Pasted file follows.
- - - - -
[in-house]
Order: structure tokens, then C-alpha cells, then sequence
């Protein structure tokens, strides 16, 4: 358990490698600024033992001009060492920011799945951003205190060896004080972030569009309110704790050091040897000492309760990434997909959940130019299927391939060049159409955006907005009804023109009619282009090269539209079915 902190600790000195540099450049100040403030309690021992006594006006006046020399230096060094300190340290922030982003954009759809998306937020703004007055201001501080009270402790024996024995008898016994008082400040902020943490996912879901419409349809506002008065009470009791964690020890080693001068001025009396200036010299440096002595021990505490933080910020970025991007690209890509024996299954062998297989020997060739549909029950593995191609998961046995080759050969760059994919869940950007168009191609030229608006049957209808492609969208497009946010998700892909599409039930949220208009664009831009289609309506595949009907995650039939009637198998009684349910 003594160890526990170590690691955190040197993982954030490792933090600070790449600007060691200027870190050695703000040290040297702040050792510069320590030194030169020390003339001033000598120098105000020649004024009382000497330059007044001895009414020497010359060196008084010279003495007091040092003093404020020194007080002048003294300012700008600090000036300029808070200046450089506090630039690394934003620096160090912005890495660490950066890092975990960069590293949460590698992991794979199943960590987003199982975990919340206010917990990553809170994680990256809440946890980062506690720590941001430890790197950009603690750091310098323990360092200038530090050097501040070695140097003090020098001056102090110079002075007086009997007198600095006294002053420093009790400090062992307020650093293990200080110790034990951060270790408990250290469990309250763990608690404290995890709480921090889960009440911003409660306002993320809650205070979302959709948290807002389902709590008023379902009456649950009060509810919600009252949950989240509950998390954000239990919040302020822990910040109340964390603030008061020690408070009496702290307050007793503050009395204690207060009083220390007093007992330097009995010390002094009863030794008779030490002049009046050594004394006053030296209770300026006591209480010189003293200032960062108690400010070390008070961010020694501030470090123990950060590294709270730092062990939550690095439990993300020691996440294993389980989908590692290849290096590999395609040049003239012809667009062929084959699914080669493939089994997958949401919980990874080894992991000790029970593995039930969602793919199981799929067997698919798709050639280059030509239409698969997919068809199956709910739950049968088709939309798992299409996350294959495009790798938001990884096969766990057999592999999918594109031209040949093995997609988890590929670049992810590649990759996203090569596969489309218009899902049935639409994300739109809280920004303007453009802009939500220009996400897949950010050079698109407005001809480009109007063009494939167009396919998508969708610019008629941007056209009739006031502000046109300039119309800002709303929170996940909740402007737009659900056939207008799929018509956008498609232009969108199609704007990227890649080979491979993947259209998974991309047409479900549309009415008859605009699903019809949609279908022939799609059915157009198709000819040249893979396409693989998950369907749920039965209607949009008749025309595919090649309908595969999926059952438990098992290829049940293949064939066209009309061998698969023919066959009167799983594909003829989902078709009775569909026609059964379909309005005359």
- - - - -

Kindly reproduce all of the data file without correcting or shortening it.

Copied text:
[in-house]
Order: structure tokens, then C-alpha cells, then sequence
């Protein structure tokens, strides 16, 4: 358990490698600024033992001009060492920011799945951003205190060896004080972030569009309110704790050091040897000492309760990434997909959940130019299927391939060049159409955006907005009804023109009619282009090269539209079915 902190600790000195540099450049100040403030309690021992006594006006006046020399230096060094300190340290922030982003954009759809998306937020703004007055201001501080009270402790024996024995008898016994008082400040902020943490996912879901419409349809506002008065009470009791964690020890080693001068001025009396200036010299440096002595021990505490933080910020970025991007690209890509024996299954062998297989020997060739549909029950593995191609998961046995080759050969760059994919869940950007168009191609030229608006049957209808492609969208497009946010998700892909599409039930949220208009664009831009289609309506595949009907995650039939009637198998009684349910 003594160890526990170590690691955190040197993982954030490792933090600070790449600007060691200027870190050695703000040290040297702040050792510069320590030194030169020390003339001033000598120098105000020649004024009382000497330059007044001895009414020497010359060196008084010279003495007091040092003093404020020194007080002048003294300012700008600090000036300029808070200046450089506090630039690394934003620096160090912005890495660490950066890092975990960069590293949460590698992991794979199943960590987003199982975990919340206010917990990553809170994680990256809440946890980062506690720590941001430890790197950009603690750091310098323990360092200038530090050097501040070695140097003090020098001056102090110079002075007086009997007198600095006294002053420093009790400090062992307020650093293990200080110790034990951060270790408990250290469990309250763990608690404290995890709480921090889960009440911003409660306002993320809650205070979302959709948290807002389902709590008023379902009456649950009060509810919600009252949950989240509950998390954000239990919040302020822990910040109340964390603030008061020690408070009496702290307050007793503050009395204690207060009083220390007093007992330097009995010390002094009863030794008779030490002049009046050594004394006053030296209770300026006591209480010189003293200032960062108690400010070390008070961010020694501030470090123990950060590294709270730092062990939550690095439990993300020691996440294993389980989908590692290849290096590999395609040049003239012809667009062929084959699914080669493939089994997958949401919980990874080894992991000790029970593995039930969602793919199981799929067997698919798709050639280059030509239409698969997919068809199956709910739950049968088709939309798992299409996350294959495009790798938001990884096969766990057999592999999918594109031209040949093995997609988890590929670049992810590649990759996203090569596969489309218009899902049935639409994300739109809280920004303007453009802009939500220009996400897949950010050079698109407005001809480009109007063009494939167009396919998508969708610019008629941007056209009739006031502000046109300039119309800002709303929170996940909740402007737009659900056939207008799929018509956008498609232009969108199609704007990227890649080979491979993947259209998974991309047409479900549309009415008859605009699903019809949609279908022939799609059915157009198709000819040249893979396409693989998950369907749920039965209607949009008749025309595919090649309908595969999926059952438990098992290829049940293949064939066209009309061998698969023919066959009167799983594909003829989902078709009775569909026609059964379909309005005359």